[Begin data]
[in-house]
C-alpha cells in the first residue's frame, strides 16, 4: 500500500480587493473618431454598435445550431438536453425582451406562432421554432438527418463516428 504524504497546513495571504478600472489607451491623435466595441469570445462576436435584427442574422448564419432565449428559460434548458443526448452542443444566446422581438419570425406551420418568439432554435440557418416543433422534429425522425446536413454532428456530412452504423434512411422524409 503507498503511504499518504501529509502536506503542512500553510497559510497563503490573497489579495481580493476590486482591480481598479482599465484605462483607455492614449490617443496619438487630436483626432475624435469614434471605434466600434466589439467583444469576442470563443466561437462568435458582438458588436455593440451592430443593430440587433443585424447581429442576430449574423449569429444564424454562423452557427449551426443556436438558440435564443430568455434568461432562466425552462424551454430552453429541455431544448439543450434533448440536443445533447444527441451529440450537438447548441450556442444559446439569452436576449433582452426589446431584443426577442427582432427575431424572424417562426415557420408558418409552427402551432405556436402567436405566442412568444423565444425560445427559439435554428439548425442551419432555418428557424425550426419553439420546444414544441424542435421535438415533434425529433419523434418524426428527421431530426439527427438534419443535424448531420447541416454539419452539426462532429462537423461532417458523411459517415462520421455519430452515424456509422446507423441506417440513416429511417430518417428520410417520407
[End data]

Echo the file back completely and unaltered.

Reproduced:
[in-house]
C-alpha cells in the first residue's frame, strides 16, 4: 500500500480587493473618431454598435445550431438536453425582451406562432421554432438527418463516428 504524504497546513495571504478600472489607451491623435466595441469570445462576436435584427442574422448564419432565449428559460434548458443526448452542443444566446422581438419570425406551420418568439432554435440557418416543433422534429425522425446536413454532428456530412452504423434512411422524409 503507498503511504499518504501529509502536506503542512500553510497559510497563503490573497489579495481580493476590486482591480481598479482599465484605462483607455492614449490617443496619438487630436483626432475624435469614434471605434466600434466589439467583444469576442470563443466561437462568435458582438458588436455593440451592430443593430440587433443585424447581429442576430449574423449569429444564424454562423452557427449551426443556436438558440435564443430568455434568461432562466425552462424551454430552453429541455431544448439543450434533448440536443445533447444527441451529440450537438447548441450556442444559446439569452436576449433582452426589446431584443426577442427582432427575431424572424417562426415557420408558418409552427402551432405556436402567436405566442412568444423565444425560445427559439435554428439548425442551419432555418428557424425550426419553439420546444414544441424542435421535438415533434425529433419523434418524426428527421431530426439527427438534419443535424448531420447541416454539419452539426462532429462537423461532417458523411459517415462520421455519430452515424456509422446507423441506417440513416429511417430518417428520410417520407